The women fighters included market traders, mill workers, domestic servants and 33 referred to only as “pugilists”. After one fight, friends of the boxers stayed behind to “attend to the toilette” of the loser so she could “afterwards return to work”. Di Méo surmises that many women fought solely for financial rewards, with prizes ranging from around a shilling to the considerable sum of £10. Nevertheless, she said that some boxed to maintain their fighting reputation or resolve disputes.

As for technique, Di Méo found that women sometimes fought “like men”, stripping to the waist and following etiquette such as shaking hands. Although some respected the “scientific” principles of pugilism, others were reported to have resorted to lowly tactics such as hair-pulling and biting. Two women were described as scratching at each other “like Kilkenny cats”.

Some women went through formal training, even if men’s accounts lampooned the process. In one article of 1886, a boxing instructor complained about “the universal inclination among the female sex to strike with her hand open”. Despite his best efforts to teach one pupil to close her fist, he claimed she had slapped him with such force that she hurt herself and “threw off her gloves and sat down to have a good cry”.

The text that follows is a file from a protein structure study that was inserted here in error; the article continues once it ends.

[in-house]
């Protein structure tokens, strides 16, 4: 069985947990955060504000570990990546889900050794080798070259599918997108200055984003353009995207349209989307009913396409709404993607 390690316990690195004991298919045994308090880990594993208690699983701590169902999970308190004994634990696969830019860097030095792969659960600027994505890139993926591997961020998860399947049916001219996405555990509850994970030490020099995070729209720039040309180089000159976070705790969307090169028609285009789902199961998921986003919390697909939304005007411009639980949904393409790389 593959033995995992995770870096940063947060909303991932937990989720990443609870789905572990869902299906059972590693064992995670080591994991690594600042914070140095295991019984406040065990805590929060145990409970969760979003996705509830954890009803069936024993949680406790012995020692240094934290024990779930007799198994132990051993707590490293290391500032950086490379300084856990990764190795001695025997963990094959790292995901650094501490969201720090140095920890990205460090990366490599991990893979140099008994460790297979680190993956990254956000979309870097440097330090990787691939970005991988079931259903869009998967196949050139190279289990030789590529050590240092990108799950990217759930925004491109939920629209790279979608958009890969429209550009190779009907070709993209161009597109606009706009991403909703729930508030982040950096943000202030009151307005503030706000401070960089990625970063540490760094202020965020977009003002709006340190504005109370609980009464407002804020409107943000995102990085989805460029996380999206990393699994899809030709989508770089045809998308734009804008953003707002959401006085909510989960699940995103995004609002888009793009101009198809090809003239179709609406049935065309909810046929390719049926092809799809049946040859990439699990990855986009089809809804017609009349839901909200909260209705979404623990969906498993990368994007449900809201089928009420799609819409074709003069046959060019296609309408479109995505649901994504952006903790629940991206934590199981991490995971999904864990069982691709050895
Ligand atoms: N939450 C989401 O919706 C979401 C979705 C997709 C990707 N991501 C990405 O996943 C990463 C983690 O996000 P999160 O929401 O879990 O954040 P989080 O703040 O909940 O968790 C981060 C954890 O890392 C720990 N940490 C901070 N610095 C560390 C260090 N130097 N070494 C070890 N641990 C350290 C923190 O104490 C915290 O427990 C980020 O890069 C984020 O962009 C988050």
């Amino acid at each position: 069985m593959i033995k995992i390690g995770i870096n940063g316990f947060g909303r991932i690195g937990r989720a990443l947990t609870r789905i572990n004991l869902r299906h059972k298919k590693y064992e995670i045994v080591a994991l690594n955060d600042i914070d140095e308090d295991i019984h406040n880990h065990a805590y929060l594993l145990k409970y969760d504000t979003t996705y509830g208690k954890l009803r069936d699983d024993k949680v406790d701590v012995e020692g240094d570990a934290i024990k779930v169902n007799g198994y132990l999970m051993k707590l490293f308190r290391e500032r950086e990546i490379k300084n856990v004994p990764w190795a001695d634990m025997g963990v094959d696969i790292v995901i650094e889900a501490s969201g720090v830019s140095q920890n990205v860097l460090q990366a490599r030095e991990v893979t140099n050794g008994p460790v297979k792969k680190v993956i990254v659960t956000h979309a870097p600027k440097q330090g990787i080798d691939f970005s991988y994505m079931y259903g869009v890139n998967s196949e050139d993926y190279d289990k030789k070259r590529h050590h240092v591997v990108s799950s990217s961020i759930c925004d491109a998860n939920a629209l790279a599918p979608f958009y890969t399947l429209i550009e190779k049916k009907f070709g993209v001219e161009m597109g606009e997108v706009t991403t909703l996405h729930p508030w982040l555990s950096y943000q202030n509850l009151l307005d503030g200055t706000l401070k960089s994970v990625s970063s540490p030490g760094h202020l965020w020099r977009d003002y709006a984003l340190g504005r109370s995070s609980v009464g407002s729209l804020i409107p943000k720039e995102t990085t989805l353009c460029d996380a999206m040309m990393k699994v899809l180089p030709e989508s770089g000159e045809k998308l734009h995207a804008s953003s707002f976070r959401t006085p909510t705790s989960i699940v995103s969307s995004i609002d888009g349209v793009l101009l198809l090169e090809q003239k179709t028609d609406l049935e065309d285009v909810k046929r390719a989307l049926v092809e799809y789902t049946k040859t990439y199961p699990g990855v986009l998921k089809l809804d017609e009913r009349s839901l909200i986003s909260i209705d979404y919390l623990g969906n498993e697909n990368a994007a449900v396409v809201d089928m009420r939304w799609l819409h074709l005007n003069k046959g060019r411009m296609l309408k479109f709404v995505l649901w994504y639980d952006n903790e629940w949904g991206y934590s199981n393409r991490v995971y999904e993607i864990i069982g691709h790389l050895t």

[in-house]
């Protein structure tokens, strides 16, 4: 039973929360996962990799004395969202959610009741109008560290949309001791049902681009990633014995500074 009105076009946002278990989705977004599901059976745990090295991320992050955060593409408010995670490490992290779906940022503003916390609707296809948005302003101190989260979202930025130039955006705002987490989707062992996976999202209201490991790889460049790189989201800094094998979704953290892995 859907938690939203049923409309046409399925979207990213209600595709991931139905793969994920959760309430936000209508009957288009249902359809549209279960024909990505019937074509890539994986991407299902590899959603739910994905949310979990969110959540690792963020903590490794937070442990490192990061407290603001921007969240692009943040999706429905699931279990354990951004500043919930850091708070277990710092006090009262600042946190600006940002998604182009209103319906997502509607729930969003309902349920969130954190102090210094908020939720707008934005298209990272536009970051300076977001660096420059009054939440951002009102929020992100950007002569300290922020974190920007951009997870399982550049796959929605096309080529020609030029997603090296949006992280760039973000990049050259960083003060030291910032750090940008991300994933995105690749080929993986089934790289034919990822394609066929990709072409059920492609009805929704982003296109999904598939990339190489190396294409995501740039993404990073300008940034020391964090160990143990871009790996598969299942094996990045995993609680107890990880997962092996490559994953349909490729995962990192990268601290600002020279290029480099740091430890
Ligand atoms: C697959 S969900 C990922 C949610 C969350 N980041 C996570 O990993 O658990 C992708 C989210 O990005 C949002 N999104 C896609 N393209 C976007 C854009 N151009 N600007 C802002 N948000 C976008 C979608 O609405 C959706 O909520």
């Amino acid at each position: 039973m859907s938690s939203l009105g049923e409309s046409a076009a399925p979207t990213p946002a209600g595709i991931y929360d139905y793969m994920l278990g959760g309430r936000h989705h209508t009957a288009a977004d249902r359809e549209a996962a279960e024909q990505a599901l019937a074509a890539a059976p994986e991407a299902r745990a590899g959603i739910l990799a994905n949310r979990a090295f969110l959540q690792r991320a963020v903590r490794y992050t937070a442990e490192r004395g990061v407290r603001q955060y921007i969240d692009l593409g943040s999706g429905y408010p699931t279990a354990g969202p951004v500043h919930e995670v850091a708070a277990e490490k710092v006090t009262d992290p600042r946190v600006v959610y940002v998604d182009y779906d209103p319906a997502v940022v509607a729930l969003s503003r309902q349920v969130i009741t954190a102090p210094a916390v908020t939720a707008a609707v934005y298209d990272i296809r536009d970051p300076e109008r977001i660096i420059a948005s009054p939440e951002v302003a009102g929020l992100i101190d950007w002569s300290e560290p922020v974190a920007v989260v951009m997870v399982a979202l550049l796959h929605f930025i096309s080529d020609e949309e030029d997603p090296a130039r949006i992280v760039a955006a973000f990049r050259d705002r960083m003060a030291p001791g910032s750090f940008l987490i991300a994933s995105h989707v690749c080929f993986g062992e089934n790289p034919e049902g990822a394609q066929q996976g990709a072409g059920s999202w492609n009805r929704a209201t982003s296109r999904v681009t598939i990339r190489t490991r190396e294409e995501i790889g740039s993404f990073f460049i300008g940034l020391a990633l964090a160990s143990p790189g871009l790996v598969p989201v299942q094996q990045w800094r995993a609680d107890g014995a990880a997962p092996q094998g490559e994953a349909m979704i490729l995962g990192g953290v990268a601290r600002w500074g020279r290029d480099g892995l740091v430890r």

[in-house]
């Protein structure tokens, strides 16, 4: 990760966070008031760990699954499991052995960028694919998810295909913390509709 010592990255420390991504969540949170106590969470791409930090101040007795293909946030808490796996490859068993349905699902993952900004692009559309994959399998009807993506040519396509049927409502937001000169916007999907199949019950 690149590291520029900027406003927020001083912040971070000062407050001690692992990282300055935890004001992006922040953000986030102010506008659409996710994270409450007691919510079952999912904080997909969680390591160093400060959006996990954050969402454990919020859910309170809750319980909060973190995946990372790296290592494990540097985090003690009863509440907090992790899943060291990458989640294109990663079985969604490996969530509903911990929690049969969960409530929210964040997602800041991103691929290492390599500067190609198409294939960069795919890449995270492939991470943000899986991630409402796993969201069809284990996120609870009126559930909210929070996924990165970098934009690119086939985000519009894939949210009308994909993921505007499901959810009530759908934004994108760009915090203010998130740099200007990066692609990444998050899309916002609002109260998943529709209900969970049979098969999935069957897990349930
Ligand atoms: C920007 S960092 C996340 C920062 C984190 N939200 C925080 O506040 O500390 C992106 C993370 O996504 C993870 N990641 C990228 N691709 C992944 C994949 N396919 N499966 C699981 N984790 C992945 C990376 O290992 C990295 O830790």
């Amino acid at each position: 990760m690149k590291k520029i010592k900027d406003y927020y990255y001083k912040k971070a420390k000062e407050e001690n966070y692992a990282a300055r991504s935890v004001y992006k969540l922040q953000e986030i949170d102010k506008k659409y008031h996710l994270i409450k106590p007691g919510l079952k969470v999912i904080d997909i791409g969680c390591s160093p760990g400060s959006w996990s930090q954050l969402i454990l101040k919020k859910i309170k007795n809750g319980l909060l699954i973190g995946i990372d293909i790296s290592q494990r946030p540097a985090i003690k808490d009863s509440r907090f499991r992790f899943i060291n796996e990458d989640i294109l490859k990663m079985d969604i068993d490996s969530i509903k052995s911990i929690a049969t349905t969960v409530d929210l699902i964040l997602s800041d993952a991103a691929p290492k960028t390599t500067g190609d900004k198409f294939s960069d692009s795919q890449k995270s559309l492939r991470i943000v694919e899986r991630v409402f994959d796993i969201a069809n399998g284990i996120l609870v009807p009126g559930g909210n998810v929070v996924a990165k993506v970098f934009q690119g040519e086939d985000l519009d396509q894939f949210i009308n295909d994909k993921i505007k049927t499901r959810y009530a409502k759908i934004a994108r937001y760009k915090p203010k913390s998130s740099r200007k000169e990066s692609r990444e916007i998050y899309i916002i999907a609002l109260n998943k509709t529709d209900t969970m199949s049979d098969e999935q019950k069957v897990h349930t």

Di Méo found that many women fought on numerous occasions. One Yorkshirewomen, for example, had “a great reputation in the fighting line”, while another woman claimed she “had been engaged in a hundred fights” and never beaten. 

Still, any fame was local and ephemeral as Di Méo found no evidence of any Victorian women fighters becoming national celebrities. This was in contrast to the Georgian period, when Elizabeth Wilkinson, or Stokes, a working-class Londoner came to be known in the 1720s by titles such as the “European Championess”. Likewise, in 1795, Mary Ann Fielding and “a noted Jewess of Wentworth Road” fought with the champions Jackson and Mendoza as their respective seconds.